Just caught an excellent shiur at Torah Anytime by Rabbi Mordechai Finkelman titled Parashat Re’eh: Living A Life Of Beracha.
Hamodia: Tragic Accident Claims Life of Two Boro Park Girls
הגר"ח קנייבסקי: פולארד לא יברך 'הגומל' רק 'הטוב והמטיב
Yesterday I posted about an article at The Washington Post regarding Aviya Morris, who made a visit to the Temple Mount.
Palestinian female guardians are a new phenomenon at the al-Aqsa compound. They follow Jewish visitors and their Israeli police escorts to stop Jews from praying or singing (Jewish prayer being against Israeli and Jordanian rules, designed to protect the 48-year-old status quo).
Will the journalist embed the video below in the WP article to show that the women do more thatn follow Jewish visitors? And why should Jewish prayer be outlawed?
Antisemitism on the Temple Mount (video)
A man came to his Rebbe crying that his donkey fell into a pit and he didn't know what to do. "Why don't you lift it out with a rope", asked the Rebbe. "Because it is too heavy", answered the Chosid. "Why don't you ask some of the townspeople to help", asked the Rebbe. "They are too busy or not interested", sighed the Chosid. In that case, said the Rebbe, this is what you should do. Take a bucket and keep filling it with dirt and keep pouring it into the pit. The Chosid was a bit despondent that his Rebbe had given up on his donkey and was telling him to bury it alive, but if that is what the Rebbe said, that is what would do.
The Chosid went home and filled up an old bucket with dirt and poured it into the pit. From down below he heard the donkey let out a shrilling bray and jump up and down wildly. The sound and thought of his poor donkey made him distraught, but with no other choice, other than to listen to the Rebbe, he again filled up a bucket and the scene repeated itself. After the fourth bucketfull all was quiet and he didn't hear any noise. "My poor donkey must be buried already", sighed the Chosid. Regardless, he carried on through the afternoon pouring bucket after bucket for hours.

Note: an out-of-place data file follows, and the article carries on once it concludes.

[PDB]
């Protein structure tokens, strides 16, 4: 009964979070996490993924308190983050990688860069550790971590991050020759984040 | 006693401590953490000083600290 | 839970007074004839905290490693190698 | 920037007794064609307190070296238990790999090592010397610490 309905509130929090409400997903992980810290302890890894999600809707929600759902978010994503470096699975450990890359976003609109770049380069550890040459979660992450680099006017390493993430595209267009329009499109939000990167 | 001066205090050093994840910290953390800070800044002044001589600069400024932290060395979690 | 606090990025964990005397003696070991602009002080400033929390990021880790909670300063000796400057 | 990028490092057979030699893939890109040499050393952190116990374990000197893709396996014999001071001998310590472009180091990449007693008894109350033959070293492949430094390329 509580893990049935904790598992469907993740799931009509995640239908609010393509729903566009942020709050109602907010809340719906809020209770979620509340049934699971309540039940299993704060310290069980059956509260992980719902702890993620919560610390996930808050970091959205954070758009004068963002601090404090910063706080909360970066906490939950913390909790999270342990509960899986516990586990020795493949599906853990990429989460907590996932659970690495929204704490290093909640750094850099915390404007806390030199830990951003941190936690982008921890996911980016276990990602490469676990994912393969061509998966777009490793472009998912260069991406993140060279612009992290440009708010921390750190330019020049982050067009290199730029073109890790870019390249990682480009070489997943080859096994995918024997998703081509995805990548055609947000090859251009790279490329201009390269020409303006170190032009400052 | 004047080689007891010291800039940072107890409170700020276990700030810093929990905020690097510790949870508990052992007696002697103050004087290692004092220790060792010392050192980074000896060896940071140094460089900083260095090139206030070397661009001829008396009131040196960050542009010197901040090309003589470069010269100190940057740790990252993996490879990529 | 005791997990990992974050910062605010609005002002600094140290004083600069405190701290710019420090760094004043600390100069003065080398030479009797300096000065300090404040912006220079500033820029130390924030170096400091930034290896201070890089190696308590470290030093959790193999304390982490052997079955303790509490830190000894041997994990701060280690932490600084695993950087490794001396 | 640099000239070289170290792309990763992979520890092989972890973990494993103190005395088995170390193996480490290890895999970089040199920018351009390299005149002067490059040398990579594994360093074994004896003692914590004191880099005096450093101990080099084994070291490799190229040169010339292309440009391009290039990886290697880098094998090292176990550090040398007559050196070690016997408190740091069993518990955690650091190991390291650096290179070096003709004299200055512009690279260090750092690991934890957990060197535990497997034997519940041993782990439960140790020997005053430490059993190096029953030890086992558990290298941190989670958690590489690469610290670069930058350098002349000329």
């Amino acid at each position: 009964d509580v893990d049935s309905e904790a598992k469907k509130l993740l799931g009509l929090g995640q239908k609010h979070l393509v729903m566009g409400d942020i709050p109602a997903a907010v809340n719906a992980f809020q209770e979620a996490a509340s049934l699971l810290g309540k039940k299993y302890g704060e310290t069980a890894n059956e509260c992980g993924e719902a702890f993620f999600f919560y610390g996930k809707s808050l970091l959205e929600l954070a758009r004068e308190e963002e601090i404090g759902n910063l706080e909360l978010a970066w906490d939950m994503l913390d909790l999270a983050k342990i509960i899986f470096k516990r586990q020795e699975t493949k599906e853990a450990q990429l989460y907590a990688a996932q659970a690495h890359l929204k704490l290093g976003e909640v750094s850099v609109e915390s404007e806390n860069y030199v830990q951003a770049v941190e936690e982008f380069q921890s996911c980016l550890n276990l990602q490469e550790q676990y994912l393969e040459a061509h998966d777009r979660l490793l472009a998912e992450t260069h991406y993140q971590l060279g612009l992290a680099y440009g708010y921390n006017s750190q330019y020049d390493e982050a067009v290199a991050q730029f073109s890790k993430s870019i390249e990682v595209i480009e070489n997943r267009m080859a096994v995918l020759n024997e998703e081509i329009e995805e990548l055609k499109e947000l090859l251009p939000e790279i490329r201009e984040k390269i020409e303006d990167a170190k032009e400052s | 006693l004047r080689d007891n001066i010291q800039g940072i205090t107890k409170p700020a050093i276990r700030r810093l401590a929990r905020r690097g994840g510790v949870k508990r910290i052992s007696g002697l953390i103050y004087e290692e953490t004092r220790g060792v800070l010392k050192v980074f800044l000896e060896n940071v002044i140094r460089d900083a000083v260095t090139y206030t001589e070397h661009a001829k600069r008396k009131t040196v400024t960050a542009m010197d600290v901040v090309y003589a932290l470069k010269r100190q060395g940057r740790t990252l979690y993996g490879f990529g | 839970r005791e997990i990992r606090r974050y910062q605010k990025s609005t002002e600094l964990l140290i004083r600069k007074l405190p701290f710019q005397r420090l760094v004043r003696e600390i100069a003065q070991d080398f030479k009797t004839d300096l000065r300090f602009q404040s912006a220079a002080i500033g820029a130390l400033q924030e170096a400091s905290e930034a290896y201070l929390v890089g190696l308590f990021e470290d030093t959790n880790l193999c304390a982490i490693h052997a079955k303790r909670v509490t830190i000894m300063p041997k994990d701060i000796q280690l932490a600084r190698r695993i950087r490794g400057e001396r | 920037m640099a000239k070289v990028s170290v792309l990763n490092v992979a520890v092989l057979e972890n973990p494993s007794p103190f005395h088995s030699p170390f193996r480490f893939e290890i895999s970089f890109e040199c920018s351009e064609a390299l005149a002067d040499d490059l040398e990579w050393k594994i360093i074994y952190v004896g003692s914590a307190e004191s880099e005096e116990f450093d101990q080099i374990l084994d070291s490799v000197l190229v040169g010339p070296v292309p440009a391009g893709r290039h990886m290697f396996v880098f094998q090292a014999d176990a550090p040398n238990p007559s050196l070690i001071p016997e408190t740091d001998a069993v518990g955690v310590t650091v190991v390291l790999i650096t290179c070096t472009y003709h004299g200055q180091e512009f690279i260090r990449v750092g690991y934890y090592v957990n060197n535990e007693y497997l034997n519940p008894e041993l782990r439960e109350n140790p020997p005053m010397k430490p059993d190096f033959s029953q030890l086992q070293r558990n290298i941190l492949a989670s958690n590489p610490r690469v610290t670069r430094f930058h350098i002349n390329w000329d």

Suddenly towards the evening as he poured a bucket, he again heard the shrilling bray of his beloved donkey and then he heard a wild jump, and poof, in a cloud of dirt the donkey suddenly appeared on the edge of the pit! The ecstatic Chosid's happiness knew no bounds. "Tell me", said the Chosid to the donkey, "what happened"? I thought you were dead and buried hours ago when I no longer heard you making any noise!"
The donkey turned to the Chosid and explained. At first when the dirt was thrown on me it was uncomfortable and insulting, and I was furious. But then I realized that if I shake it off and pat it down, I can lift myself higher, getting closer to the entrance of the pit. So with each bucket you poured on me I slowly lifted myself. After each time I prayed that you'd throw more dirt on me so that I can get out of my dark grave.
Our initial instinct when someone heaves dirt upon us, or if life seems to go wrong, is to scream and yell and try to shake it off. But the smart donkeys among us will realize that the source of the dirt is our loving Master, and if we use it wisely we can lift ourselves up from the deep hole we dug for ourselves. But if we don't get it, and instead sulk in insult, it will very quickly turn into our burial grounds.